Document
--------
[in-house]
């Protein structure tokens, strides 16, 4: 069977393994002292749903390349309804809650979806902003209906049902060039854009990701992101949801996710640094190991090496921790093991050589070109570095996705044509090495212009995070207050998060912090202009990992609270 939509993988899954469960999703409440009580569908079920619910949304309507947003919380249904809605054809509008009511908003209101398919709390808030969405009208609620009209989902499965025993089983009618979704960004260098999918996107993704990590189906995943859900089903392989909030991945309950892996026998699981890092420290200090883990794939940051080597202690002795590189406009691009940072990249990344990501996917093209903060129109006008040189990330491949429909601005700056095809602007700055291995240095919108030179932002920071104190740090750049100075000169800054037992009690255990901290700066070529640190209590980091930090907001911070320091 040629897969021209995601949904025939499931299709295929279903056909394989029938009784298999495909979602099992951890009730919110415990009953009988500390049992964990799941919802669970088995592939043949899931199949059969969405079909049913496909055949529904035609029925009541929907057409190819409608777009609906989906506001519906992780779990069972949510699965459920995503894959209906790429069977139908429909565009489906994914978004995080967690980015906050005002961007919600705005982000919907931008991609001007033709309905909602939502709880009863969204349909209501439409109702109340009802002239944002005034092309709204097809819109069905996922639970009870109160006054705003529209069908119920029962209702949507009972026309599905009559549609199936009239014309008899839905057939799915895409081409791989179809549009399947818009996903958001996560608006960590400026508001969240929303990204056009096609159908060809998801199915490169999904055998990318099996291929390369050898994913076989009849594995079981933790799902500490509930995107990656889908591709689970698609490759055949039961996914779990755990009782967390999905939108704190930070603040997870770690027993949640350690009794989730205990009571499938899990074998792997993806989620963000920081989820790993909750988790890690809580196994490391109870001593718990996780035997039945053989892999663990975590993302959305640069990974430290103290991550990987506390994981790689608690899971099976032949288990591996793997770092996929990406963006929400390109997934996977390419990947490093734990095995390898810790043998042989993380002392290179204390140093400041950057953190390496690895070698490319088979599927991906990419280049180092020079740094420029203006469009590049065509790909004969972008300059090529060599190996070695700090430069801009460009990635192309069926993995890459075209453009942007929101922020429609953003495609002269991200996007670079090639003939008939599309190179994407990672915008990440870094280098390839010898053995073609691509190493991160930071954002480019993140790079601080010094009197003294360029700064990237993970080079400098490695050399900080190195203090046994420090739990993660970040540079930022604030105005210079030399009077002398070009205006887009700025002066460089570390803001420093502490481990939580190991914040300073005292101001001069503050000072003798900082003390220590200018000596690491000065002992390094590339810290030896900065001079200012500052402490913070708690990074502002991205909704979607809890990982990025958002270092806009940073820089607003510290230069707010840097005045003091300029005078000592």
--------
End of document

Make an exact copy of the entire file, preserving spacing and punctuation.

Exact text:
[in-house]
């Protein structure tokens, strides 16, 4: 069977393994002292749903390349309804809650979806902003209906049902060039854009990701992101949801996710640094190991090496921790093991050589070109570095996705044509090495212009995070207050998060912090202009990992609270 939509993988899954469960999703409440009580569908079920619910949304309507947003919380249904809605054809509008009511908003209101398919709390808030969405009208609620009209989902499965025993089983009618979704960004260098999918996107993704990590189906995943859900089903392989909030991945309950892996026998699981890092420290200090883990794939940051080597202690002795590189406009691009940072990249990344990501996917093209903060129109006008040189990330491949429909601005700056095809602007700055291995240095919108030179932002920071104190740090750049100075000169800054037992009690255990901290700066070529640190209590980091930090907001911070320091 040629897969021209995601949904025939499931299709295929279903056909394989029938009784298999495909979602099992951890009730919110415990009953009988500390049992964990799941919802669970088995592939043949899931199949059969969405079909049913496909055949529904035609029925009541929907057409190819409608777009609906989906506001519906992780779990069972949510699965459920995503894959209906790429069977139908429909565009489906994914978004995080967690980015906050005002961007919600705005982000919907931008991609001007033709309905909602939502709880009863969204349909209501439409109702109340009802002239944002005034092309709204097809819109069905996922639970009870109160006054705003529209069908119920029962209702949507009972026309599905009559549609199936009239014309008899839905057939799915895409081409791989179809549009399947818009996903958001996560608006960590400026508001969240929303990204056009096609159908060809998801199915490169999904055998990318099996291929390369050898994913076989009849594995079981933790799902500490509930995107990656889908591709689970698609490759055949039961996914779990755990009782967390999905939108704190930070603040997870770690027993949640350690009794989730205990009571499938899990074998792997993806989620963000920081989820790993909750988790890690809580196994490391109870001593718990996780035997039945053989892999663990975590993302959305640069990974430290103290991550990987506390994981790689608690899971099976032949288990591996793997770092996929990406963006929400390109997934996977390419990947490093734990095995390898810790043998042989993380002392290179204390140093400041950057953190390496690895070698490319088979599927991906990419280049180092020079740094420029203006469009590049065509790909004969972008300059090529060599190996070695700090430069801009460009990635192309069926993995890459075209453009942007929101922020429609953003495609002269991200996007670079090639003939008939599309190179994407990672915008990440870094280098390839010898053995073609691509190493991160930071954002480019993140790079601080010094009197003294360029700064990237993970080079400098490695050399900080190195203090046994420090739990993660970040540079930022604030105005210079030399009077002398070009205006887009700025002066460089570390803001420093502490481990939580190991914040300073005292101001001069503050000072003798900082003390220590200018000596690491000065002992390094590339810290030896900065001079200012500052402490913070708690990074502002991205909704979607809890990982990025958002270092806009940073820089607003510290230069707010840097005045003091300029005078000592």